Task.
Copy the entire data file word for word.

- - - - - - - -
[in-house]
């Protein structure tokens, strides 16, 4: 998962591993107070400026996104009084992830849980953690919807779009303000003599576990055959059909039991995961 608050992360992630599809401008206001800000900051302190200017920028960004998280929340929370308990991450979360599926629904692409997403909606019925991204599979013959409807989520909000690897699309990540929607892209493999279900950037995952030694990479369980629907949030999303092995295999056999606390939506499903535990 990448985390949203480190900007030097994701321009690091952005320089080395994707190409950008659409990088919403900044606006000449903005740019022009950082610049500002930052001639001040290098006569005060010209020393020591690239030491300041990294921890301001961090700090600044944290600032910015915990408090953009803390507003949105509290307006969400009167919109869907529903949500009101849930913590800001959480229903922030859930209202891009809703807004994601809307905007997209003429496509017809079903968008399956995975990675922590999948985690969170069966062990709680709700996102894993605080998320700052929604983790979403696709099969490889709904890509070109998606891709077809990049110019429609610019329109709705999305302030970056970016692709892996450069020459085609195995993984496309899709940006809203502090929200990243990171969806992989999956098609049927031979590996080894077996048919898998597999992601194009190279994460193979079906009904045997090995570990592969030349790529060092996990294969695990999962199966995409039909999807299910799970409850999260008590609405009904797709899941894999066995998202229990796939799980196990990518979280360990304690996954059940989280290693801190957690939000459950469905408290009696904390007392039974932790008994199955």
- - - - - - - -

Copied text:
[in-house]
């Protein structure tokens, strides 16, 4: 998962591993107070400026996104009084992830849980953690919807779009303000003599576990055959059909039991995961 608050992360992630599809401008206001800000900051302190200017920028960004998280929340929370308990991450979360599926629904692409997403909606019925991204599979013959409807989520909000690897699309990540929607892209493999279900950037995952030694990479369980629907949030999303092995295999056999606390939506499903535990 990448985390949203480190900007030097994701321009690091952005320089080395994707190409950008659409990088919403900044606006000449903005740019022009950082610049500002930052001639001040290098006569005060010209020393020591690239030491300041990294921890301001961090700090600044944290600032910015915990408090953009803390507003949105509290307006969400009167919109869907529903949500009101849930913590800001959480229903922030859930209202891009809703807004994601809307905007997209003429496509017809079903968008399956995975990675922590999948985690969170069966062990709680709700996102894993605080998320700052929604983790979403696709099969490889709904890509070109998606891709077809990049110019429609610019329109709705999305302030970056970016692709892996450069020459085609195995993984496309899709940006809203502090929200990243990171969806992989999956098609049927031979590996080894077996048919898998597999992601194009190279994460193979079906009904045997090995570990592969030349790529060092996990294969695990999962199966995409039909999807299910799970409850999260008590609405009904797709899941894999066995998202229990796939799980196990990518979280360990304690996954059940989280290693801190957690939000459950469905408290009696904390007392039974932790008994199955």